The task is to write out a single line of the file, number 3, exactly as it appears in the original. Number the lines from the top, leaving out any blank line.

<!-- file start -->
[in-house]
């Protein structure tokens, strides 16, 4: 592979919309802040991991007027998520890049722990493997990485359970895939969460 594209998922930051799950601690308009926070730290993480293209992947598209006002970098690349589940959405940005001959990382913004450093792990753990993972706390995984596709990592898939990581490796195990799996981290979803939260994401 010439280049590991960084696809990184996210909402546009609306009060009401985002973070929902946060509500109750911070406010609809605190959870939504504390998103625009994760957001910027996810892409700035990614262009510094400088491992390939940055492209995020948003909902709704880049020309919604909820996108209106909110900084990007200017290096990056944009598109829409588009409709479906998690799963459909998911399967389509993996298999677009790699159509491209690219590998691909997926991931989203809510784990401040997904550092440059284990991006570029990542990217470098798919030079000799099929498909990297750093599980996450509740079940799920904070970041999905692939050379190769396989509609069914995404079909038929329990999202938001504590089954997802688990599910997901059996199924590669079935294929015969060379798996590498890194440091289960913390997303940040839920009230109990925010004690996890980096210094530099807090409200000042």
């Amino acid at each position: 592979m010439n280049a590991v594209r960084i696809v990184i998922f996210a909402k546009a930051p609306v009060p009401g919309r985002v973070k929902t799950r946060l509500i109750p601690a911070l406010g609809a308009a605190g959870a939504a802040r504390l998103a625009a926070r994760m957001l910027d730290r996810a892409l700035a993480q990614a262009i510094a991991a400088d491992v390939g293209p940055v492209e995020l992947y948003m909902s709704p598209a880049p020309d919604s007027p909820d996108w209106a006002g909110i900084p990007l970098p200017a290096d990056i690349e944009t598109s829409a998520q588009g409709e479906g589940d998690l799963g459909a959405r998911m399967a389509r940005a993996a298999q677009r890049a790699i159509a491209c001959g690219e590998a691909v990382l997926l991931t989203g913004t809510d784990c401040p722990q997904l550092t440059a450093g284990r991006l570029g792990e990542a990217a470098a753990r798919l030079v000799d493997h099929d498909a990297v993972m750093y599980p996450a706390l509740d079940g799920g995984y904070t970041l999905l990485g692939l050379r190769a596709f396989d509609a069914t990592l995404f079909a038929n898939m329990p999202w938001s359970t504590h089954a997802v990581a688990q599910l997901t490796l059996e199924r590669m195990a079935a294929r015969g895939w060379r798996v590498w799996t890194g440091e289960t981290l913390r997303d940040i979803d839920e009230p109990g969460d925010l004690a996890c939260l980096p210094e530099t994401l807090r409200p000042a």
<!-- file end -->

């Amino acid at each position: 592979m010439n280049a590991v594209r960084i696809v990184i998922f996210a909402k546009a930051p609306v009060p009401g919309r985002v973070k929902t799950r946060l509500i109750p601690a911070l406010g609809a308009a605190g959870a939504a802040r504390l998103a625009a926070r994760m957001l910027d730290r996810a892409l700035a993480q990614a262009i510094a991991a400088d491992v390939g293209p940055v492209e995020l992947y948003m909902s709704p598209a880049p020309d919604s007027p909820d996108w209106a006002g909110i900084p990007l970098p200017a290096d990056i690349e944009t598109s829409a998520q588009g409709e479906g589940d998690l799963g459909a959405r998911m399967a389509r940005a993996a298999q677009r890049a790699i159509a491209c001959g690219e590998a691909v990382l997926l991931t989203g913004t809510d784990c401040p722990q997904l550092t440059a450093g284990r991006l570029g792990e990542a990217a470098a753990r798919l030079v000799d493997h099929d498909a990297v993972m750093y599980p996450a706390l509740d079940g799920g995984y904070t970041l999905l990485g692939l050379r190769a596709f396989d509609a069914t990592l995404f079909a038929n898939m329990p999202w938001s359970t504590h089954a997802v990581a688990q599910l997901t490796l059996e199924r590669m195990a079935a294929r015969g895939w060379r798996v590498w799996t890194g440091e289960t981290l913390r997303d940040i979803d839920e009230p109990g969460d925010l004690a996890c939260l980096p210094e530099t994401l807090r409200p000042a």